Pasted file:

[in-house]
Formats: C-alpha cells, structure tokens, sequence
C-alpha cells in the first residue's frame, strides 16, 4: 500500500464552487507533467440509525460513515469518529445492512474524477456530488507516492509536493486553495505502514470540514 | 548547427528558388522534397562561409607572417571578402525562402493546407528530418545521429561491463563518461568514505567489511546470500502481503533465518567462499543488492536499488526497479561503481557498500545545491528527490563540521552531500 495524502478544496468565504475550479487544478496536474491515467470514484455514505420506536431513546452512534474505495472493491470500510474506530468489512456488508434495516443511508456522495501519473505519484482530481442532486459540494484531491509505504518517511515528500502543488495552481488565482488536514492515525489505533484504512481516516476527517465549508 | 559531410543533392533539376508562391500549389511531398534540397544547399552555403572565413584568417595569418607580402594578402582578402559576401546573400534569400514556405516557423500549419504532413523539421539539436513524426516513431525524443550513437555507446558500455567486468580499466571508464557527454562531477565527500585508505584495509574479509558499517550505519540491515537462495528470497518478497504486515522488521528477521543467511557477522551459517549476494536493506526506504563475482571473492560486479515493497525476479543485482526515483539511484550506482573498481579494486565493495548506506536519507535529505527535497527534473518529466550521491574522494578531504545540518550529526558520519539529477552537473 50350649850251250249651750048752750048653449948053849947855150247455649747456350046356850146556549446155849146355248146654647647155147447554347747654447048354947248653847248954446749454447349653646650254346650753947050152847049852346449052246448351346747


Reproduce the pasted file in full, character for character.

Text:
[in-house]
Formats: C-alpha cells, structure tokens, sequence
C-alpha cells in the first residue's frame, strides 16, 4: 500500500464552487507533467440509525460513515469518529445492512474524477456530488507516492509536493486553495505502514470540514 | 548547427528558388522534397562561409607572417571578402525562402493546407528530418545521429561491463563518461568514505567489511546470500502481503533465518567462499543488492536499488526497479561503481557498500545545491528527490563540521552531500 495524502478544496468565504475550479487544478496536474491515467470514484455514505420506536431513546452512534474505495472493491470500510474506530468489512456488508434495516443511508456522495501519473505519484482530481442532486459540494484531491509505504518517511515528500502543488495552481488565482488536514492515525489505533484504512481516516476527517465549508 | 559531410543533392533539376508562391500549389511531398534540397544547399552555403572565413584568417595569418607580402594578402582578402559576401546573400534569400514556405516557423500549419504532413523539421539539436513524426516513431525524443550513437555507446558500455567486468580499466571508464557527454562531477565527500585508505584495509574479509558499517550505519540491515537462495528470497518478497504486515522488521528477521543467511557477522551459517549476494536493506526506504563475482571473492560486479515493497525476479543485482526515483539511484550506482573498481579494486565493495548506506536519507535529505527535497527534473518529466550521491574522494578531504545540518550529526558520519539529477552537473 50350649850251250249651750048752750048653449948053849947855150247455649747456350046356850146556549446155849146355248146654647647155147447554347747654447048354947248653847248954446749454447349653646650254346650753947050152847049852346449052246448351346747